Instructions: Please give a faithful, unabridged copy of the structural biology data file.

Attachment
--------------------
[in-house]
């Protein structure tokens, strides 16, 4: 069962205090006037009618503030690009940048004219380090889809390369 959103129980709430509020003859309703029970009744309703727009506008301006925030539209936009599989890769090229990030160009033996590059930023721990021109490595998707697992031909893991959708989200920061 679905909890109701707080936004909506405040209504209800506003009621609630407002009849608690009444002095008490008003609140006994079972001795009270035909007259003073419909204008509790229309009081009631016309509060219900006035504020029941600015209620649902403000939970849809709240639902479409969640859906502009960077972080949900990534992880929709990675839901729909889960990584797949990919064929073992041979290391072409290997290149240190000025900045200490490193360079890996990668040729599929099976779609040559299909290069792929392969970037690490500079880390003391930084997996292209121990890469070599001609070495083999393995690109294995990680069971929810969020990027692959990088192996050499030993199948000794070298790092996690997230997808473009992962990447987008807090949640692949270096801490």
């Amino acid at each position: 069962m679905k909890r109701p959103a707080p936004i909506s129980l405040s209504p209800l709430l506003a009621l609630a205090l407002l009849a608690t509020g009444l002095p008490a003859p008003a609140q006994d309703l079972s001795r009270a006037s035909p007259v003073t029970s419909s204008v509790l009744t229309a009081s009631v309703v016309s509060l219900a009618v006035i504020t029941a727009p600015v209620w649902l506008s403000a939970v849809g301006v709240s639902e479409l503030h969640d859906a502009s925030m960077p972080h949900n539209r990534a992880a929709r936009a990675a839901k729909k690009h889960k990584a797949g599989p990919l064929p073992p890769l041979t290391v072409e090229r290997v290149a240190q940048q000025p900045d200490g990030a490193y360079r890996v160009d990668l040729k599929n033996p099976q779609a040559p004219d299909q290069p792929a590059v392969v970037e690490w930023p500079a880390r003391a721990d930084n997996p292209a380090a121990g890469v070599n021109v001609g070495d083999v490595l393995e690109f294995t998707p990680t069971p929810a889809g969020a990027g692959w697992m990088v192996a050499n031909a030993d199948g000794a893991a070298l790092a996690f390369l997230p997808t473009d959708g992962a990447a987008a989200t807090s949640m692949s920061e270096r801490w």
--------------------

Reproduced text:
[in-house]
């Protein structure tokens, strides 16, 4: 069962205090006037009618503030690009940048004219380090889809390369 959103129980709430509020003859309703029970009744309703727009506008301006925030539209936009599989890769090229990030160009033996590059930023721990021109490595998707697992031909893991959708989200920061 679905909890109701707080936004909506405040209504209800506003009621609630407002009849608690009444002095008490008003609140006994079972001795009270035909007259003073419909204008509790229309009081009631016309509060219900006035504020029941600015209620649902403000939970849809709240639902479409969640859906502009960077972080949900990534992880929709990675839901729909889960990584797949990919064929073992041979290391072409290997290149240190000025900045200490490193360079890996990668040729599929099976779609040559299909290069792929392969970037690490500079880390003391930084997996292209121990890469070599001609070495083999393995690109294995990680069971929810969020990027692959990088192996050499030993199948000794070298790092996690997230997808473009992962990447987008807090949640692949270096801490």
């Amino acid at each position: 069962m679905k909890r109701p959103a707080p936004i909506s129980l405040s209504p209800l709430l506003a009621l609630a205090l407002l009849a608690t509020g009444l002095p008490a003859p008003a609140q006994d309703l079972s001795r009270a006037s035909p007259v003073t029970s419909s204008v509790l009744t229309a009081s009631v309703v016309s509060l219900a009618v006035i504020t029941a727009p600015v209620w649902l506008s403000a939970v849809g301006v709240s639902e479409l503030h969640d859906a502009s925030m960077p972080h949900n539209r990534a992880a929709r936009a990675a839901k729909k690009h889960k990584a797949g599989p990919l064929p073992p890769l041979t290391v072409e090229r290997v290149a240190q940048q000025p900045d200490g990030a490193y360079r890996v160009d990668l040729k599929n033996p099976q779609a040559p004219d299909q290069p792929a590059v392969v970037e690490w930023p500079a880390r003391a721990d930084n997996p292209a380090a121990g890469v070599n021109v001609g070495d083999v490595l393995e690109f294995t998707p990680t069971p929810a889809g969020a990027g692959w697992m990088v192996a050499n031909a030993d199948g000794a893991a070298l790092a996690f390369l997230p997808t473009d959708g992962a990447a987008a989200t807090s949640m692949s920061e270096r801490w």